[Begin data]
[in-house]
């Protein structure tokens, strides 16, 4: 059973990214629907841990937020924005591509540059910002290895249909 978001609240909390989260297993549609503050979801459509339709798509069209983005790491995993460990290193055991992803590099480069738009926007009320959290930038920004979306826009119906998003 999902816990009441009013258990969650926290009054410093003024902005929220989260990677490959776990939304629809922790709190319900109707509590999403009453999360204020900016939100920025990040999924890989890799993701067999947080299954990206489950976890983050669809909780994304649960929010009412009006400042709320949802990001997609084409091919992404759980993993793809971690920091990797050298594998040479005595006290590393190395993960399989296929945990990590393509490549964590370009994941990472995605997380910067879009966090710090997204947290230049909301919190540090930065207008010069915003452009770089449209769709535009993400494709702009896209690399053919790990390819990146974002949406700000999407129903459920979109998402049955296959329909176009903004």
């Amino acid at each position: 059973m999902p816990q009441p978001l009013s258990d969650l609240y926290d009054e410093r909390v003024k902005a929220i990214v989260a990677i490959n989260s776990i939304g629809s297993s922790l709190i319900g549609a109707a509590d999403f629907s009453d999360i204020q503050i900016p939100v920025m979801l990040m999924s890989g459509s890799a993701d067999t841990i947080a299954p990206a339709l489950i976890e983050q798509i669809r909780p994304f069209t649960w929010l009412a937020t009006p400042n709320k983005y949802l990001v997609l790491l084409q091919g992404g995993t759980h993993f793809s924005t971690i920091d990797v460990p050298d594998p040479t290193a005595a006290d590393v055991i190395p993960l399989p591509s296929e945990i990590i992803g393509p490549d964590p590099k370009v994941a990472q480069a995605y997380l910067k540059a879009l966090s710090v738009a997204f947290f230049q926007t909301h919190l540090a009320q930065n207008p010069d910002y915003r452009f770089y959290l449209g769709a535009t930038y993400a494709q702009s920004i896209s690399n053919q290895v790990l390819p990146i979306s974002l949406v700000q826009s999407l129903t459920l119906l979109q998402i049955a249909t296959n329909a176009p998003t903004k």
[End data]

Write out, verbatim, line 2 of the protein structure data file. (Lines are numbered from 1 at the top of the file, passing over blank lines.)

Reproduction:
């Protein structure tokens, strides 16, 4: 059973990214629907841990937020924005591509540059910002290895249909 978001609240909390989260297993549609503050979801459509339709798509069209983005790491995993460990290193055991992803590099480069738009926007009320959290930038920004979306826009119906998003 999902816990009441009013258990969650926290009054410093003024902005929220989260990677490959776990939304629809922790709190319900109707509590999403009453999360204020900016939100920025990040999924890989890799993701067999947080299954990206489950976890983050669809909780994304649960929010009412009006400042709320949802990001997609084409091919992404759980993993793809971690920091990797050298594998040479005595006290590393190395993960399989296929945990990590393509490549964590370009994941990472995605997380910067879009966090710090997204947290230049909301919190540090930065207008010069915003452009770089449209769709535009993400494709702009896209690399053919790990390819990146974002949406700000999407129903459920979109998402049955296959329909176009903004």